November 25 is St Catherine’s Day. St Catherine was supposed to be a Christian virgin who refused to marry a Pagan emperor. He ordered her broken on a wheel, making her the patron saint of all who use wheels – spinners, carters, wheelwrights and so on. Fire came down from heaven and the wheel broke, so she was beheaded, which led to her becoming the protector of unmarried women and the accidental inventor of the spinning Catherine Wheel firework. She was deleted from its official list of saints in 1969 as there was no evidence of her ever having really existed. It is probable that she was a Christianised version of an earlier goddess, represented as she is with a wheel, as were so many deities of the Sun, fate, time and the seasons. As such, I honour her on November 25.
In folk custom, her festival was celebrated mainly by unmarried girlsmaking merry together, which they called ‘Cathar’ning’, usually a simple procession with a girl representing Catherine, dressed in white and collecting money, apples and beer. A favourite game involved jumping over a two foot tall ‘Cattern Candle’ without putting out the flame, which meant bad luck:
“Kit be nimble, Kit be quick,
Kit jump over the candlestick.”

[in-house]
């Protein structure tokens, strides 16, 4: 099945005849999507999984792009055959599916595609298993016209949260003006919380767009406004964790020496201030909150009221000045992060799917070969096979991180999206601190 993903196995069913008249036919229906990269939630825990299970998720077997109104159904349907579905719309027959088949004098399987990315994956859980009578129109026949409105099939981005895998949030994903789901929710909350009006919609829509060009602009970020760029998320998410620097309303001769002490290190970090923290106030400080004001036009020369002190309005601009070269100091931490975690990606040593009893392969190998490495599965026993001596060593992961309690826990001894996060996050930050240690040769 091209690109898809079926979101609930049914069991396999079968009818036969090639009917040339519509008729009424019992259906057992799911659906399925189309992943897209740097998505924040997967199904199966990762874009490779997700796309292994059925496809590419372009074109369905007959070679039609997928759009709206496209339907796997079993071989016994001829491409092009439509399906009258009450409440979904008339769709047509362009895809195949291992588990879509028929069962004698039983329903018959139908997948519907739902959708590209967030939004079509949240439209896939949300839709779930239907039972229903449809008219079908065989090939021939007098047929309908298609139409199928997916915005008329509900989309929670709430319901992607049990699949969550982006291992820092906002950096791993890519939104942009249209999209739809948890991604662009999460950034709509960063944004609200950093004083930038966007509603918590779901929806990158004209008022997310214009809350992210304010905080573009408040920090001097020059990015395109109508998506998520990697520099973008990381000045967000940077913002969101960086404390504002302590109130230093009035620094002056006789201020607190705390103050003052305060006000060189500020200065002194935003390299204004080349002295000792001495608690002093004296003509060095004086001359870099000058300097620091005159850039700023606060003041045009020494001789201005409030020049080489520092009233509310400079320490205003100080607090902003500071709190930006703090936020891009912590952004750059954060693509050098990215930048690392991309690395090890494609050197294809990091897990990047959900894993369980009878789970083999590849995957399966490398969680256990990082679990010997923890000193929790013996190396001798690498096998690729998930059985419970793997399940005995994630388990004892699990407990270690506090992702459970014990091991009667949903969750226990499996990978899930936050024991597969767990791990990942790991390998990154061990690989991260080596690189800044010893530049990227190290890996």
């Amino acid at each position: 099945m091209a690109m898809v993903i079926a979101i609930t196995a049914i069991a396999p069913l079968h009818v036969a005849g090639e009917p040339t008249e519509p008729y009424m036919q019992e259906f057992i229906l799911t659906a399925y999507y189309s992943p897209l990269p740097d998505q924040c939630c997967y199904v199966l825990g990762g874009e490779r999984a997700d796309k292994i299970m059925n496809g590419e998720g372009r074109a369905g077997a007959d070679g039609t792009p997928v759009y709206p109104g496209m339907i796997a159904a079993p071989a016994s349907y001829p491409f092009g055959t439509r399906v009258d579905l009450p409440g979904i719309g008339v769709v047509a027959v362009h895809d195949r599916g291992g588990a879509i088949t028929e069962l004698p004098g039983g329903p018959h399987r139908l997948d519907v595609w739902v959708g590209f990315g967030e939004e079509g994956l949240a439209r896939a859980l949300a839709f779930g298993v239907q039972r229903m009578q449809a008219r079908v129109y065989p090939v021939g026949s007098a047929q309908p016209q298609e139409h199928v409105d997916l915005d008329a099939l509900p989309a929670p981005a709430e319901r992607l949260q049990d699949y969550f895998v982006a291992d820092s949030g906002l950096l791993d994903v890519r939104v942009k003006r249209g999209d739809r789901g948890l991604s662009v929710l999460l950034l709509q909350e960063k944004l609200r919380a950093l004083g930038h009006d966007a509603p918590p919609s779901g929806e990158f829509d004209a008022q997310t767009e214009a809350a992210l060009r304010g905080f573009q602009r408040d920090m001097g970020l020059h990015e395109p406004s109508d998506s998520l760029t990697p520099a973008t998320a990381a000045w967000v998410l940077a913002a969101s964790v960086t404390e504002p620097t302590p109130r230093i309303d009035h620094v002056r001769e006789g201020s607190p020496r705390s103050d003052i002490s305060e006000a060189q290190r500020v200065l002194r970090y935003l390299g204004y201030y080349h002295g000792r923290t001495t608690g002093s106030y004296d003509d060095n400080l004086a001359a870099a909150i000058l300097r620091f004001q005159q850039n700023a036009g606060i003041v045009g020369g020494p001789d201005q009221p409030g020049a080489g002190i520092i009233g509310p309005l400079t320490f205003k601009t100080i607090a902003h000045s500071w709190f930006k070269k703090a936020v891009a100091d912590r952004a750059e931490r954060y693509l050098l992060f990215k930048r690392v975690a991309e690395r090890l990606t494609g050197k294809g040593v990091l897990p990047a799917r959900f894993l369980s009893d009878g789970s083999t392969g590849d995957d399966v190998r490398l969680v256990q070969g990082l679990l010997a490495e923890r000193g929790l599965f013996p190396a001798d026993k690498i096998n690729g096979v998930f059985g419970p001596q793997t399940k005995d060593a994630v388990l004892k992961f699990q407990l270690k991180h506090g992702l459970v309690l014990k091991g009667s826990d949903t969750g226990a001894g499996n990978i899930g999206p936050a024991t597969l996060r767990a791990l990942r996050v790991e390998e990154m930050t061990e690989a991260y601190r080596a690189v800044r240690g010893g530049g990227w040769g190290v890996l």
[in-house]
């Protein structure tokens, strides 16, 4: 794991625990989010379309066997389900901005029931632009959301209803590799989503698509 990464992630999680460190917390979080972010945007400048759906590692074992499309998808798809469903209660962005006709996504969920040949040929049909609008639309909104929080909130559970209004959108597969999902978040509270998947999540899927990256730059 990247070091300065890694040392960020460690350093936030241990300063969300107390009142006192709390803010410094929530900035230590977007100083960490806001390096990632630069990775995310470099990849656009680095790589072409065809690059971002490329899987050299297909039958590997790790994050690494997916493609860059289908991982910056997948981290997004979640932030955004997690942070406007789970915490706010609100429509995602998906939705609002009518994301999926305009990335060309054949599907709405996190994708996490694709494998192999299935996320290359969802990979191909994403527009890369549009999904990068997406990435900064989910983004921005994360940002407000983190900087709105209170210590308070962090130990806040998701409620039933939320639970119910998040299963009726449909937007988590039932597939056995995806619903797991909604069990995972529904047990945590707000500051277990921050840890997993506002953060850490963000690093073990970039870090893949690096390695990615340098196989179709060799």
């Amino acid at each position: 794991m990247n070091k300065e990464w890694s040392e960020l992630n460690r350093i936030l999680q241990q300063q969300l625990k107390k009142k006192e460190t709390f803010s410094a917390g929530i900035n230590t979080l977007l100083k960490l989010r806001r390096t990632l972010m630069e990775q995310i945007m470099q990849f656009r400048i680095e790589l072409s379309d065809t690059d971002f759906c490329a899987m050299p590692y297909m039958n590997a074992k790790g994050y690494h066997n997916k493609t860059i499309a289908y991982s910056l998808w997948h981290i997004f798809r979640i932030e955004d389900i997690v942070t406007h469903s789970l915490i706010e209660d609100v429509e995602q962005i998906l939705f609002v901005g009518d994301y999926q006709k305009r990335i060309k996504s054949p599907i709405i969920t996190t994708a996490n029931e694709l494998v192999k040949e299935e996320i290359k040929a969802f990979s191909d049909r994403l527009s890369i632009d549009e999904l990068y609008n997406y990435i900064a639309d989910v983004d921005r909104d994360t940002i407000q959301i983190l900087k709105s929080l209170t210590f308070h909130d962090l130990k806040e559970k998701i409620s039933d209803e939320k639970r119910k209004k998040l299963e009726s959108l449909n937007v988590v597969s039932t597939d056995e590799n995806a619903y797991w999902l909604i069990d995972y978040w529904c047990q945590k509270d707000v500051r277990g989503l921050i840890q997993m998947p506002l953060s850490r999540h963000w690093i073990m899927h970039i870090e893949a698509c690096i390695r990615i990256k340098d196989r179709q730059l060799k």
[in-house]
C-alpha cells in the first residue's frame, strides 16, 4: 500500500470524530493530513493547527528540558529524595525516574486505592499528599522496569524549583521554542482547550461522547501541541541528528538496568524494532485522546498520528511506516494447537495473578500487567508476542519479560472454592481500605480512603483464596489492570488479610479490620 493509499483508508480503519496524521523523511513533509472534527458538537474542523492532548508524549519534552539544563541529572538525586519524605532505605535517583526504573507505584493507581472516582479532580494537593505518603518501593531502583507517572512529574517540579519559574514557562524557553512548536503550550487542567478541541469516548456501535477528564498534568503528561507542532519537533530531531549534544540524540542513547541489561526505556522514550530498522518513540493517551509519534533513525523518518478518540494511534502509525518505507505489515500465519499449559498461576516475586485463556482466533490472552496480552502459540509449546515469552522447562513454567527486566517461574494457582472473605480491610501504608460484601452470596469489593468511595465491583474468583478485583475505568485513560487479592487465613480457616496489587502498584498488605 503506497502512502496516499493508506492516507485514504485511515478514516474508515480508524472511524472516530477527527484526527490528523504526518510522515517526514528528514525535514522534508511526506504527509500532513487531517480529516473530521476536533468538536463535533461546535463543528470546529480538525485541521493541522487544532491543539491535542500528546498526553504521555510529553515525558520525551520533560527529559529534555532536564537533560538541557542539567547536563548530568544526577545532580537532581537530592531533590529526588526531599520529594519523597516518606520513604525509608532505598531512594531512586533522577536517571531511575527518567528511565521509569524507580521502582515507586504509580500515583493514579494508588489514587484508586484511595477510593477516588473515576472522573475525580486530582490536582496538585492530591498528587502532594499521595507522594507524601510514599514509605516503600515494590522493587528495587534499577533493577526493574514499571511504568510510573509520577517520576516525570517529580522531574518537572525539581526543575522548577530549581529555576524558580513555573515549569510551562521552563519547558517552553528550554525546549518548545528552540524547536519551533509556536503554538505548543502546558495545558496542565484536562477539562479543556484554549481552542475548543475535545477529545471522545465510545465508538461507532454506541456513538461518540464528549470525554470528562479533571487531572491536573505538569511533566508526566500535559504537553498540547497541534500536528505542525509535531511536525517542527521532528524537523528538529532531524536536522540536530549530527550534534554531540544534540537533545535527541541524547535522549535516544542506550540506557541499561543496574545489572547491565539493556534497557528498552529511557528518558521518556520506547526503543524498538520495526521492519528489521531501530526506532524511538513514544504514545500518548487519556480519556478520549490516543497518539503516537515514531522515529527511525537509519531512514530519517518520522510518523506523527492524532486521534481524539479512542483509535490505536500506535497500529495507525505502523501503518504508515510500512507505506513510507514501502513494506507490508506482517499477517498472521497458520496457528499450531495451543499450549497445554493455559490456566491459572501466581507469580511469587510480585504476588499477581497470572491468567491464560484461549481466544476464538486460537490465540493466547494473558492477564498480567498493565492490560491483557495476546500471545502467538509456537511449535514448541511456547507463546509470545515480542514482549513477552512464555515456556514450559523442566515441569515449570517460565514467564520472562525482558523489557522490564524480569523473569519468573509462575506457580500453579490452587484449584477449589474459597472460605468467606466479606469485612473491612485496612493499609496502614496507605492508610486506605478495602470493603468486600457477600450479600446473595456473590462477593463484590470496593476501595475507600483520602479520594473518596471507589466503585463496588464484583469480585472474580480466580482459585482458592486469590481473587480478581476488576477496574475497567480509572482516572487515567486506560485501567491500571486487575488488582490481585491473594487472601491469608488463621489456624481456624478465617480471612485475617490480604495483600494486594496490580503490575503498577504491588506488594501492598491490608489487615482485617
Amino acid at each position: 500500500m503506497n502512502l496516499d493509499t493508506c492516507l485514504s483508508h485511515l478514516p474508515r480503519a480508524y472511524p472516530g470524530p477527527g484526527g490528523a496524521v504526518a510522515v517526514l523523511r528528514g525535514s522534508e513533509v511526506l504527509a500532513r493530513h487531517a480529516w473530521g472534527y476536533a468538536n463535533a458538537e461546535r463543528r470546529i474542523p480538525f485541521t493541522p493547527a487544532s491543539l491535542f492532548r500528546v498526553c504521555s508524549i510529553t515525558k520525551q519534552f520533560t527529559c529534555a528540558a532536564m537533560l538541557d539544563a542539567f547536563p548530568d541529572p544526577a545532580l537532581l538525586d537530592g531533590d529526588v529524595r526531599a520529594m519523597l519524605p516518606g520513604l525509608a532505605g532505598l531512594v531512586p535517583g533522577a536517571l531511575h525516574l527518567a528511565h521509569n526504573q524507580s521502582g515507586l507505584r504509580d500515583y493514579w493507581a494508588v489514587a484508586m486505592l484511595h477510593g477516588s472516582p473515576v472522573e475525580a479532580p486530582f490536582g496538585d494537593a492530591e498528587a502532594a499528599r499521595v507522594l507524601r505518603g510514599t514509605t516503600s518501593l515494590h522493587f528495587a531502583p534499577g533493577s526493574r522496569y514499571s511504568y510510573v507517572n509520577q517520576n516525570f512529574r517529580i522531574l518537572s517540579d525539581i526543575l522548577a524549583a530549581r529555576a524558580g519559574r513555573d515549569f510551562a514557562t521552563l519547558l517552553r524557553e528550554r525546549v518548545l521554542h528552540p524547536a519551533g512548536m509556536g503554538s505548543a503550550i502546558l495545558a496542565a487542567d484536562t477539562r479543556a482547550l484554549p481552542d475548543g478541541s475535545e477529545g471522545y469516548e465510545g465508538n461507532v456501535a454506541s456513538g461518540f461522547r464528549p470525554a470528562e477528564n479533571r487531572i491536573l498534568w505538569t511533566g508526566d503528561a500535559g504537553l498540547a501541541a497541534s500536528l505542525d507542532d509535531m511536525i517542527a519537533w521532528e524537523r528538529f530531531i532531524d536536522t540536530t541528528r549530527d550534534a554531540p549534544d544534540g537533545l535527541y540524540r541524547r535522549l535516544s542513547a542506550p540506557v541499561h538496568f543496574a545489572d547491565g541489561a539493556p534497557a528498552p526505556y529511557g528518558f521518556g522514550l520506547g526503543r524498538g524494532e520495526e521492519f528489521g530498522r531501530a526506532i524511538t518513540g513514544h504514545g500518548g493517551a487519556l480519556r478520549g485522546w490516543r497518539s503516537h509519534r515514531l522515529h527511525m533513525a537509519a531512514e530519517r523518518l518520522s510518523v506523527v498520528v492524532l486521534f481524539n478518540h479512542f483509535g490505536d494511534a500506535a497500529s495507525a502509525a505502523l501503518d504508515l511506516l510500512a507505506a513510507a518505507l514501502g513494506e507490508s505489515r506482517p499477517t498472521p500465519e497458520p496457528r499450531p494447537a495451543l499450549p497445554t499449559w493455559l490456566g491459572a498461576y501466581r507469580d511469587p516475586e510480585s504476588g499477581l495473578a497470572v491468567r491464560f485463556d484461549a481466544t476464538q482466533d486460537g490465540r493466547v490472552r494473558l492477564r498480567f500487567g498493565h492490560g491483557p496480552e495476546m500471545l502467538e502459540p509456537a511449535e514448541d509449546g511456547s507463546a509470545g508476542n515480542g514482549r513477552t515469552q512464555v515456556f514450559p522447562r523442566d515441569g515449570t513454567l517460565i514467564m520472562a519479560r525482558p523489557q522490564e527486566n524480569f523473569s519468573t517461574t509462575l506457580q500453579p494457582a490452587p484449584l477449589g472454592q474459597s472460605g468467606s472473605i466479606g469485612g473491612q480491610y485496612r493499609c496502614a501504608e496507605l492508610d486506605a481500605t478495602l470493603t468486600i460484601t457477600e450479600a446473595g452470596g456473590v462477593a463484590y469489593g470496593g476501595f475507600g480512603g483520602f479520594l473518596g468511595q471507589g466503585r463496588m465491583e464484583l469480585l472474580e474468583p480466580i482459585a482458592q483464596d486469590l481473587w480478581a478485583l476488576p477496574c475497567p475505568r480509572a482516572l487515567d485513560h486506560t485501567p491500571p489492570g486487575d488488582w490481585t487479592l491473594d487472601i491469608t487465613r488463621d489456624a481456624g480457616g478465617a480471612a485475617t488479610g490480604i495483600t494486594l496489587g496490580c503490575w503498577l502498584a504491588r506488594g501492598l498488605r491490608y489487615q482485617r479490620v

In England it was a day for eating sweet Cattern Cakes flavoured with caraway, and in Somerset farmers had special Cattern Pie shaped like a wheel and filled with mince, honey and spices, and washed down with ‘hot pot’ made from warm beer, rum and eggs.
Cattern Day Ritual
I take this as an opportunity to celebrate the Goddess of the Wheel, keeping the light burning in the darkness. Place a symbol of a wheel on the altar (you can draw one if you don’t have anything suitable). Have ready a large, white candle – I use a 50 hour one, and light it each night from now till Yule, and some Cattern cakes.
Light the candle on your altar or hearth, and offer one of the cakes beside it with the words:
Goddess of the Wheel
Keep this light burning in the darkness
As a symbol of our hope
For we know the wheel will turn
And all things shall pass
And be remade anew
½ cup (4 oz. / 125 g) butter
½ cup (4 oz. /125 g) superfine (castor) sugar
1 ½ cups (8 oz./250 g) self-raising flour
1 large egg
½ level tsp ground mixed spice
4 level tbsp. ground almonds
1/3 cup (2 oz./60 g) sultanas
Cream the butter and sugar together. Gradually beat in the egg with a spoonful of the flour to prevent curdling. Sift in the rest of the flour and spice, add the almonds and currants. Mix well until the dough binds together. Knead lightly and roll out on a floured board to ¼ inch [1/2 cm] thick by 8 inches [20 cm] wide. Cut into ½ inch [1 cm] strips and twist round to make about thirty flattened spiral shapes – or Catherine Wheels.
© Anna Franklin, The Hearth Witch’s Year, Llewellyn, 2021